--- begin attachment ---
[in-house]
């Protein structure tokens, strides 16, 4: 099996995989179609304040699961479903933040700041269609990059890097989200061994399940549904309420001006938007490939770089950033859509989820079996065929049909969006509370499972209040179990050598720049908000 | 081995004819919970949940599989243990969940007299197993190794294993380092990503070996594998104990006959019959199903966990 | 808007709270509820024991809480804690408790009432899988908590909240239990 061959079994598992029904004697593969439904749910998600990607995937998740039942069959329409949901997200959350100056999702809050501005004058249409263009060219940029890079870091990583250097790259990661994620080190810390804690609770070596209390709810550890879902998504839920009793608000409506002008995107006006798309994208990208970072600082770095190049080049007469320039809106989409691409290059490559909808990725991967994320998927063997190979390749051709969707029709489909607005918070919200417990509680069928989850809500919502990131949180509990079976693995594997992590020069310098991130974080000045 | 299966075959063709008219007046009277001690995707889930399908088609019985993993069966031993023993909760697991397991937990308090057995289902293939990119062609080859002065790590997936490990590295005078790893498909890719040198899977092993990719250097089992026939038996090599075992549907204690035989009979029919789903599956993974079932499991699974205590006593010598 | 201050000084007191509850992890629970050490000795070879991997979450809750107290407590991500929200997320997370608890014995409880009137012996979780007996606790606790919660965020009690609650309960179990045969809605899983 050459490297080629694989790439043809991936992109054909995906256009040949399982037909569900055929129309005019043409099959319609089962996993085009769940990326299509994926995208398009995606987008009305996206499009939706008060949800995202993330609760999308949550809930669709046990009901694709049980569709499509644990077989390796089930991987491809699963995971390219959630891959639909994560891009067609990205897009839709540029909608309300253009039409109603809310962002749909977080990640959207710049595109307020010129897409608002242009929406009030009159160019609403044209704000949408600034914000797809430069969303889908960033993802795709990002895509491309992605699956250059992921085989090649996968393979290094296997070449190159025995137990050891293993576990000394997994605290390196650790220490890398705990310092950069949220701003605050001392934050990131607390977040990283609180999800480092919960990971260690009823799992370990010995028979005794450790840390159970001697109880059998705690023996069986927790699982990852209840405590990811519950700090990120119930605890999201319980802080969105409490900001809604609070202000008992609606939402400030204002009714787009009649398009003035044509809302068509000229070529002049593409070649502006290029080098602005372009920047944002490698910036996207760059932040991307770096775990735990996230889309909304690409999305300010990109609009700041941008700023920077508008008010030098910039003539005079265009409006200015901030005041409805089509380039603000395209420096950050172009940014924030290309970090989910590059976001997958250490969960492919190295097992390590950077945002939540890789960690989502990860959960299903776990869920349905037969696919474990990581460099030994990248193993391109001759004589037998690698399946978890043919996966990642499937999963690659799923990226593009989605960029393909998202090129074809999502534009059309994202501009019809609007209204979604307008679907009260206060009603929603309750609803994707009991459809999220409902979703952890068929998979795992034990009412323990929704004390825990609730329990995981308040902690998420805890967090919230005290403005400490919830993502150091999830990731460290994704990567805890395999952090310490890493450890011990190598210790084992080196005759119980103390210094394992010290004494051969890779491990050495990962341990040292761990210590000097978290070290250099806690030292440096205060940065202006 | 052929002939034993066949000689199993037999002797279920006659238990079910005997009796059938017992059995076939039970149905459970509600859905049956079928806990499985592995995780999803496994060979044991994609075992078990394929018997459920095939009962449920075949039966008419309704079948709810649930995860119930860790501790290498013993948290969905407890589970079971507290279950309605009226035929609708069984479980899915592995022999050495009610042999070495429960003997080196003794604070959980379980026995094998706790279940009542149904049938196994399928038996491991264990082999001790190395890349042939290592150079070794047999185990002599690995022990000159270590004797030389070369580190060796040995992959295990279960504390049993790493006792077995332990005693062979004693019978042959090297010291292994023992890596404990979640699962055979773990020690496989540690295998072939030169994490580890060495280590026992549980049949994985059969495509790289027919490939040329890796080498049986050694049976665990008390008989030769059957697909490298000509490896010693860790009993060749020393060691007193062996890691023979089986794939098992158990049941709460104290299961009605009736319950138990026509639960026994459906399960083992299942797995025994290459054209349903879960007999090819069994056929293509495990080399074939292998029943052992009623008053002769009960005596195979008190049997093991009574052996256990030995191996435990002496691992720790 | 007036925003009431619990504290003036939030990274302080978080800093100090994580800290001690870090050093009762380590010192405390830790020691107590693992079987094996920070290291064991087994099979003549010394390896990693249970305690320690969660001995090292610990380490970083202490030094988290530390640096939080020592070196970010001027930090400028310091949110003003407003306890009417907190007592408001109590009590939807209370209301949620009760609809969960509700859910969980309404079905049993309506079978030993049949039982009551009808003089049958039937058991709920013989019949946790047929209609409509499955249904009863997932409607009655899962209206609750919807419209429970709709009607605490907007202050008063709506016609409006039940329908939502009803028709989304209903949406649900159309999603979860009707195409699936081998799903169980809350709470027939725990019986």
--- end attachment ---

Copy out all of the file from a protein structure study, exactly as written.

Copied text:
[in-house]
């Protein structure tokens, strides 16, 4: 099996995989179609304040699961479903933040700041269609990059890097989200061994399940549904309420001006938007490939770089950033859509989820079996065929049909969006509370499972209040179990050598720049908000 | 081995004819919970949940599989243990969940007299197993190794294993380092990503070996594998104990006959019959199903966990 | 808007709270509820024991809480804690408790009432899988908590909240239990 061959079994598992029904004697593969439904749910998600990607995937998740039942069959329409949901997200959350100056999702809050501005004058249409263009060219940029890079870091990583250097790259990661994620080190810390804690609770070596209390709810550890879902998504839920009793608000409506002008995107006006798309994208990208970072600082770095190049080049007469320039809106989409691409290059490559909808990725991967994320998927063997190979390749051709969707029709489909607005918070919200417990509680069928989850809500919502990131949180509990079976693995594997992590020069310098991130974080000045 | 299966075959063709008219007046009277001690995707889930399908088609019985993993069966031993023993909760697991397991937990308090057995289902293939990119062609080859002065790590997936490990590295005078790893498909890719040198899977092993990719250097089992026939038996090599075992549907204690035989009979029919789903599956993974079932499991699974205590006593010598 | 201050000084007191509850992890629970050490000795070879991997979450809750107290407590991500929200997320997370608890014995409880009137012996979780007996606790606790919660965020009690609650309960179990045969809605899983 050459490297080629694989790439043809991936992109054909995906256009040949399982037909569900055929129309005019043409099959319609089962996993085009769940990326299509994926995208398009995606987008009305996206499009939706008060949800995202993330609760999308949550809930669709046990009901694709049980569709499509644990077989390796089930991987491809699963995971390219959630891959639909994560891009067609990205897009839709540029909608309300253009039409109603809310962002749909977080990640959207710049595109307020010129897409608002242009929406009030009159160019609403044209704000949408600034914000797809430069969303889908960033993802795709990002895509491309992605699956250059992921085989090649996968393979290094296997070449190159025995137990050891293993576990000394997994605290390196650790220490890398705990310092950069949220701003605050001392934050990131607390977040990283609180999800480092919960990971260690009823799992370990010995028979005794450790840390159970001697109880059998705690023996069986927790699982990852209840405590990811519950700090990120119930605890999201319980802080969105409490900001809604609070202000008992609606939402400030204002009714787009009649398009003035044509809302068509000229070529002049593409070649502006290029080098602005372009920047944002490698910036996207760059932040991307770096775990735990996230889309909304690409999305300010990109609009700041941008700023920077508008008010030098910039003539005079265009409006200015901030005041409805089509380039603000395209420096950050172009940014924030290309970090989910590059976001997958250490969960492919190295097992390590950077945002939540890789960690989502990860959960299903776990869920349905037969696919474990990581460099030994990248193993391109001759004589037998690698399946978890043919996966990642499937999963690659799923990226593009989605960029393909998202090129074809999502534009059309994202501009019809609007209204979604307008679907009260206060009603929603309750609803994707009991459809999220409902979703952890068929998979795992034990009412323990929704004390825990609730329990995981308040902690998420805890967090919230005290403005400490919830993502150091999830990731460290994704990567805890395999952090310490890493450890011990190598210790084992080196005759119980103390210094394992010290004494051969890779491990050495990962341990040292761990210590000097978290070290250099806690030292440096205060940065202006 | 052929002939034993066949000689199993037999002797279920006659238990079910005997009796059938017992059995076939039970149905459970509600859905049956079928806990499985592995995780999803496994060979044991994609075992078990394929018997459920095939009962449920075949039966008419309704079948709810649930995860119930860790501790290498013993948290969905407890589970079971507290279950309605009226035929609708069984479980899915592995022999050495009610042999070495429960003997080196003794604070959980379980026995094998706790279940009542149904049938196994399928038996491991264990082999001790190395890349042939290592150079070794047999185990002599690995022990000159270590004797030389070369580190060796040995992959295990279960504390049993790493006792077995332990005693062979004693019978042959090297010291292994023992890596404990979640699962055979773990020690496989540690295998072939030169994490580890060495280590026992549980049949994985059969495509790289027919490939040329890796080498049986050694049976665990008390008989030769059957697909490298000509490896010693860790009993060749020393060691007193062996890691023979089986794939098992158990049941709460104290299961009605009736319950138990026509639960026994459906399960083992299942797995025994290459054209349903879960007999090819069994056929293509495990080399074939292998029943052992009623008053002769009960005596195979008190049997093991009574052996256990030995191996435990002496691992720790 | 007036925003009431619990504290003036939030990274302080978080800093100090994580800290001690870090050093009762380590010192405390830790020691107590693992079987094996920070290291064991087994099979003549010394390896990693249970305690320690969660001995090292610990380490970083202490030094988290530390640096939080020592070196970010001027930090400028310091949110003003407003306890009417907190007592408001109590009590939807209370209301949620009760609809969960509700859910969980309404079905049993309506079978030993049949039982009551009808003089049958039937058991709920013989019949946790047929209609409509499955249904009863997932409607009655899962209206609750919807419209429970709709009607605490907007202050008063709506016609409006039940329908939502009803028709989304209903949406649900159309999603979860009707195409699936081998799903169980809350709470027939725990019986």